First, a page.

Step Four: Call for Help
Although a fainting spell is short for most dogs, it is recommended to seek medical advice for your pet anyway. You can call your local or licensed vet to have the episode noted down for future reference. That kind of information can be used to diagnose a new medical condition.
Step Five: Reassure Your Pet
Your pet is likely going to be scared and confused when they come back around, although others just get on and carry on like nothing ever happened. Make sure your pet has water and food but try to avoid them eating too much. It is common for dogs to experience nausea and vomiting with fainting spells, especially with underlying medical causes that also cause vomiting.
How to Diagnose Syncope in Dogs
A vet will diagnose the root, underlying cause of syncope by performing several investigative tests, including physical examinations, blood tests, ECGs (electrocardiogram), radiography, and more. The results of one examination will dictate the next course of action, either ruling in or ruling out a disease or issue.
In some cases, medications for other conditions can bring side effects, such as fainting. If your pup has only started fainting or experiencing new symptoms since taking a new form of medication, for example, the link can quite quickly be established.
The root cause of the dog’s fainting spells must be correctly determined before both the condition and the symptom can be treated.
How is Syncope in Dogs Treated?
The treatment of syncope in dogs will depend heavily on the cause. For example, if the cause is the dog pulling on the collar when you are going out for a walk, disrupting the airways, and causing syncope, changing the collar to a body harness will work to stop the issue. Alternatively, the dog can be trained not to pull on the collar or leash.
Read more: Walking Your Dog: Your Ultimate Guide
If the cause of the pup’s fainting is medication-based, an alternative form of medication can be found to help put a stop to it. In other cases, medication might need to be prescribed for the first time, such as with previously undiagnosed heart conditions.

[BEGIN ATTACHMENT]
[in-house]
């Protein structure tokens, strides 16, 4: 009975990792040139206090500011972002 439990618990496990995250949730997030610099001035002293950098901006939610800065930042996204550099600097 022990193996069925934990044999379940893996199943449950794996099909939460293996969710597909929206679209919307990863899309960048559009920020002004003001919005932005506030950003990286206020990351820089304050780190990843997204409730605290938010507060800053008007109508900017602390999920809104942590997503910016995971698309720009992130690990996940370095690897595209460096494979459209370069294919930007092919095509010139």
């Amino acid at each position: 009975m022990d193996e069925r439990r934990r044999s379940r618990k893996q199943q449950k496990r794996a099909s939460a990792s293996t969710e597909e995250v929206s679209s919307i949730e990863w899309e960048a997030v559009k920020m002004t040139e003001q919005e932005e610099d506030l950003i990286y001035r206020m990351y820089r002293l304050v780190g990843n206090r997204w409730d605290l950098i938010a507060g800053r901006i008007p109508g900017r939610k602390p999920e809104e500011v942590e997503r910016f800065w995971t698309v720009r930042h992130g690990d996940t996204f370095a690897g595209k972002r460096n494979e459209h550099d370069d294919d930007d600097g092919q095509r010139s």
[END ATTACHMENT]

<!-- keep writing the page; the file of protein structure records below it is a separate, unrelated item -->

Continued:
In other situations, the cause won’t be as simple, nor will the treatment be. Blood clots are, obviously, quite serious and will usually require serious medical intervention in the hospital along with long-term and potentially life-long medication afterward.
If heartworm disease is the cause of the doggy fainting spells, treating the parasite itself will solve the root cause, which should then prevent syncope going forward.
Can You Prevent Dogs Fainting?
You can go a long way in preventing dogs from fainting by making sure they are fit, healthy, well-trained, and happy. Certain medical conditions can and will still arise, of course, but healthier dogs tend to have fewer medical conditions than unhealthier, un-walked, neglected, and overweight dogs.
Certain medical conditions can cause fainting in even the fittest and healthiest of dogs. Still, by keeping up with medication and other forms of treatment, you can keep the symptom at bay and potentially permanently cure the medical condition causing it.
Has your dog fainted? Are you worried about it but not sure whether you should seek veterinary care? Why not have a chat with Petcube’s licensed, friendly vets? They’re available around the clock, 24/7, right at the tap of a button.
If it’s advice you need, that’s just what they’ll give you, putting your mind at ease and telling you what you REALLY need to do next. If a vet trip is necessary, they’ll recommend you to do it. If it’s not, you’ll get helpful advice on what to do instead.
Save time, money, and hassle with Petcube’s Online Vet – a modern way to look at traditional pet healthcare!
My dog fainted and peed, is this normal?
It is not normal for your dog to faint, no. It is somewhat normal (but not particularly common) for a dog to urinate at the same time as fainting, however. With no consciousness to keep the muscles contracted, they can release, expelling gas, urine, and even feces.
Does vestibular disease in dogs cause fainting?
No, vestibular disease in dogs does not cause fainting, but it can cause a dog to collapse. Fainting and collapsing are classed as two different things, medically.
What is the life expectancy of a dog with syncope?
If your pup is diagnosed and treated, with the underlying cause properly managed, they can go on to live a very long and healthy life, no different from any other dog. Untreated medical causes that bring syncope as a symptom, however, can shorten a dog’s life expectancy considerably.